How to Open Your Own Comics Retail Store Part VII

In my last column, I gave you the bad news that opening your own comics shop requires a minimum of $50,000 in initial working capital, and upwards of $100,000 if you're planning to stock a broad selection of cards, toys, and games. Now I want to go past those initial harsh numbers, and give you an alternative plan. Simply put, I would suggest that if you're interested in becoming a full-time comics retailer, check around your area and see if there are any existing shops that might be for sale. Bear in mind, however, that I'm still not recommending that you start with less than $50,000 in working capital, even if you're buying an existing store. You'll still need that much money for your down payment, and to reinvigorate the store's inventory.

My goal in advising you to seek an existing shop to purchase is to try and save you much of the effort and cost that typically goes into starting a store from scratch. As an example, an existing store with any kind of decent sales volume is likely to have an earned discount from Diamond that is higher than the maximum 40% discount that you would be receiving if you started an entirely new operation. That higher discount could possibly save you several thousand dollars in your first month of operation. Especially if you were restocking the store with a large amount of new material. You would also inherit, at least in some measure, existing customer traffic. That could save you thousands of dollars in advertising costs. The fixtures in the store might be worn, but going out and trying to find entirely new fixtures is cost-prohibitive for most new operations. I figure it is much better to purchase used fixtures all in a group, rather than having to search them out, one at a time.

Having mentioned the positives of purchasing an existing store, I now want to dwell on a few negatives. The first is the quality of the existing operation. Does the store have good sales ($10,000 - $20,000 per month)? If the answer to that question seems to be positive, then focus on the quality of the sales. Are the current owners selling products at full price, or are they discounting heavily? My experience has been that it is a foolish waste of time to buy operations that have been steeply discounting. Their customers most likely come to them primarily because of those "sweetheart" deals, and will not take kindly to having their discounts rolled back. In fact, I've even seen instances where customers will stop frequenting a store out of pure spite, simply because the deal we offered after taking over the operation was slightly less than what they had been getting from the previous management. It didn't matter that our deal was still the best around. All that mattered was the fact that we were now the "Bad Guys," for having taken away their cherry deal. Avoid this problem at all costs. Only consider purchasing a store where the majority of sales have been at, or close to, full price.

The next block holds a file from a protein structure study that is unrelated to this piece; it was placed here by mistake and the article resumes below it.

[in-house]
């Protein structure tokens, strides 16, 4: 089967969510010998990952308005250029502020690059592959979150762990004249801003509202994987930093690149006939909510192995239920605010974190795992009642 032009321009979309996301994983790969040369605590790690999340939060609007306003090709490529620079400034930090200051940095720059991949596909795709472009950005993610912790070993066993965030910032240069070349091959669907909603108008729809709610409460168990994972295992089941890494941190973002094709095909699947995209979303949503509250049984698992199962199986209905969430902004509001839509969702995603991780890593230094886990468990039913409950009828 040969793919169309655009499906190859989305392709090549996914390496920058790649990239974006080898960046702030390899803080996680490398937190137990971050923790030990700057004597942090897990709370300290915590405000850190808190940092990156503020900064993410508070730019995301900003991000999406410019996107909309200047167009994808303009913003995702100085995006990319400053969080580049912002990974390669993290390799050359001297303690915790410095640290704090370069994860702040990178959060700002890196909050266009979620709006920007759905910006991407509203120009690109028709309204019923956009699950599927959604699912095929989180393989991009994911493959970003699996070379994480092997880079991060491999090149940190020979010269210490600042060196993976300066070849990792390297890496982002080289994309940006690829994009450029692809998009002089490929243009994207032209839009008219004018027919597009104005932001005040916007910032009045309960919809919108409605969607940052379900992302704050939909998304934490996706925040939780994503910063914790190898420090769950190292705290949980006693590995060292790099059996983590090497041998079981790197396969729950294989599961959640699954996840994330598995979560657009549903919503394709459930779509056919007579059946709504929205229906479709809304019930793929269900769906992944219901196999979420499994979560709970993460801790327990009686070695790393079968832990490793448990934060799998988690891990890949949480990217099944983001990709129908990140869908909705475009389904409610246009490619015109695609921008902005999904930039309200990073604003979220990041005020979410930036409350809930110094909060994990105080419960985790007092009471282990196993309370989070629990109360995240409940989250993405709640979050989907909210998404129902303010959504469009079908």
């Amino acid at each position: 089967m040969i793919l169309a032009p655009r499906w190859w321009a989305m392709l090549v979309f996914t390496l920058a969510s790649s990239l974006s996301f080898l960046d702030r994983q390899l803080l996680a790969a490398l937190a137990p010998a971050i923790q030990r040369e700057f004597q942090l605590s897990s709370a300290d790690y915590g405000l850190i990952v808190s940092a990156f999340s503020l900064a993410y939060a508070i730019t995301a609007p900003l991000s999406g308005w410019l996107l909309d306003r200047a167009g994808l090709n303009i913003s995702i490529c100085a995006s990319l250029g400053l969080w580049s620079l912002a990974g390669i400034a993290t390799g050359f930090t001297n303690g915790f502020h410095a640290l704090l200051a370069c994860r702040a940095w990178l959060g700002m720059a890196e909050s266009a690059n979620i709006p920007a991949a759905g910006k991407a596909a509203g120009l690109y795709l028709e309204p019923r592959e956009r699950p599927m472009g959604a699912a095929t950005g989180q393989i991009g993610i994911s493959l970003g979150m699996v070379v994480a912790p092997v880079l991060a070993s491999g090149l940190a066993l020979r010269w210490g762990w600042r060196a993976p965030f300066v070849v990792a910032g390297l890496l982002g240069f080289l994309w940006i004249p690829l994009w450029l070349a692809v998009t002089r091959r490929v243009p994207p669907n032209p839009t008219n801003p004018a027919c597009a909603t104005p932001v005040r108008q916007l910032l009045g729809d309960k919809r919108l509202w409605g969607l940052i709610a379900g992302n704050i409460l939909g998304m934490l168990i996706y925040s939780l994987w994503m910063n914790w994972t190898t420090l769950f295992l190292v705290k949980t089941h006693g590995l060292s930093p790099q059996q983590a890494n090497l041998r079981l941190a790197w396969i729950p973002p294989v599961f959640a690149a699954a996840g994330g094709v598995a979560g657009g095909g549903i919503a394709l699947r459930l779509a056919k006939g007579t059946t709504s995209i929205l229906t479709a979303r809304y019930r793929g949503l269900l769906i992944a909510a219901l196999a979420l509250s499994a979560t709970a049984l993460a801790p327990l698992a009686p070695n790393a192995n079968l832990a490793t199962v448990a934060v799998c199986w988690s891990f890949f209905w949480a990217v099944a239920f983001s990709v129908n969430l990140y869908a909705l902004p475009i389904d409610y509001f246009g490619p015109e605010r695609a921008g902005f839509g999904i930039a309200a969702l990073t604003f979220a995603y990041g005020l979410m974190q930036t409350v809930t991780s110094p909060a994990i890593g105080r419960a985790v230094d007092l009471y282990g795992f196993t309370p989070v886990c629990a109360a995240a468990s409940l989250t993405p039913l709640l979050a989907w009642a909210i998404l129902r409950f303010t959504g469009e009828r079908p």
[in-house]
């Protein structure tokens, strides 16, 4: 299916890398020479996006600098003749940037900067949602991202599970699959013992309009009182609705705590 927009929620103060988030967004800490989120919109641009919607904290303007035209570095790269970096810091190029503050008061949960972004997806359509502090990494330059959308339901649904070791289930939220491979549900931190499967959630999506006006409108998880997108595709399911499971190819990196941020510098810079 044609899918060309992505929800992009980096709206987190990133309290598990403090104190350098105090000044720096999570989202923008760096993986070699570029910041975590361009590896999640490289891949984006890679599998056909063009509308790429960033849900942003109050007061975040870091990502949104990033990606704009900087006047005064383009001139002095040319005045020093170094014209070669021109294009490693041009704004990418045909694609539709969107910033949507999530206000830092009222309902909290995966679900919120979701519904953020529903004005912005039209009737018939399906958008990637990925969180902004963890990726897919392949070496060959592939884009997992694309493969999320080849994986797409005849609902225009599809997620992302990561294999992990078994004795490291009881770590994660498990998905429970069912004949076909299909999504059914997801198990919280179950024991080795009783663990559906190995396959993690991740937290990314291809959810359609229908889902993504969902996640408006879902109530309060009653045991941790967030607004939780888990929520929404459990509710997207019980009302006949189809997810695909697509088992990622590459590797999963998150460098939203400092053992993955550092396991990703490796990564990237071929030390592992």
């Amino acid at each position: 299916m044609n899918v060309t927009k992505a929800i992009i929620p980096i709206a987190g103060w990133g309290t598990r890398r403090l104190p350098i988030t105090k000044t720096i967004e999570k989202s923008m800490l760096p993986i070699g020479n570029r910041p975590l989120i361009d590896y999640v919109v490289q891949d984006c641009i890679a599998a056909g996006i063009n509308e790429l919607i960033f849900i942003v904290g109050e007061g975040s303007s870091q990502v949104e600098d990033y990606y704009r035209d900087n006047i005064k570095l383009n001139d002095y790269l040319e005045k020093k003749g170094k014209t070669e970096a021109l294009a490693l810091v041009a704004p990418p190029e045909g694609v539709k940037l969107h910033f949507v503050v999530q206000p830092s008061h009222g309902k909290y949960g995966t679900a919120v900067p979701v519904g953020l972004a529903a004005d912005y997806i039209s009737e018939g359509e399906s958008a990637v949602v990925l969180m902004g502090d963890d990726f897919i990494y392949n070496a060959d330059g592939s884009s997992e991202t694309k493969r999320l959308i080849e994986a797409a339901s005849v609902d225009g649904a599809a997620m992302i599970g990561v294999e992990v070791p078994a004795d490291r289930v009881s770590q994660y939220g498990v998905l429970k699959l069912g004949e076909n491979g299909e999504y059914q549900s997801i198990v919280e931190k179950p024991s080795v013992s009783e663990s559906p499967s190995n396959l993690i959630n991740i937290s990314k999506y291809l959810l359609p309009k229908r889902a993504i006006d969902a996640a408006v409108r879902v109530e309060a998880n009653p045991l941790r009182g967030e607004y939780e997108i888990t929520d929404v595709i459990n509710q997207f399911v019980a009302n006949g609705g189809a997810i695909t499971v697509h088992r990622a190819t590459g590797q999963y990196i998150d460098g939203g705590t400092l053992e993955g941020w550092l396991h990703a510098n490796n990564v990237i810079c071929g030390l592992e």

Another consideration is the type of sales being generated. If your primary area of expertise is comics, yet 35% of the store's gross comes from gaming, you better think twice about whether you want to try and broaden your knowledge base in order to accommodate that type of fan. If you're not prepared to learn enough about gaming to help and encourage the gaming fans in the area, you need to expect the majority of them to go away. If that were the case, you would need to severely adjust your sales projections, and your budget. Clearly, you couldn't pay very much for the store.

My final concern on sales when I'm purchasing a store is the earned discount on the items being sold. A store that is just a DIAMOND PREVIEWS catalog operation is a poor candidate for purchase. While Diamond's contracts with the large comics publishers require them to offer a sliding scale of discounts that reward you significantly for selling larger numbers of comics, the other items that Diamond offers in 75% of the catalog have a max 40% off discount. Frankly, you can't survive on 40% off. If you can't achieve an average of a 50% discount on all the items you sell in any given month, you're already dead. You just might not know it yet... The most successful comics stores are generally those that generate a high percentage of their sales from back issue comics and collectibles. Margins in those areas are typically 60%-90%. When substantial back issue comics and collectibles sales are blended together with lower margin PREVIEWS product, it can be relatively easy to reach the required 50% margin figure, and sometimes go quite a bit higher. Bear in mind that each 1% of operating margin for a store grossing $20,000 per month is $200 in net profit. Margin points really matter!

If the store you're considering purchasing passes all of the above requirements, then I think you may be on to something good. Believe me, if you can find the right purchase situation, you can save yourself years of effort, and tens of thousands of dollars of cost. This not a pie-in-the-sky suggestion, either, as I would project that half of the comics dealers in America would sell out tomorrow if offered a reasonable down payment for their store. If that's the case, however, then why would you ever want to enter the business? I'll offer my explanation next week...

Please send your e-mails to chuck@milehighcomics.com, and your letters to:

Mile High Comics, Inc.
Attn: Chuck Rozanski
2151 W. 56th Ave.
Denver, CO 80221



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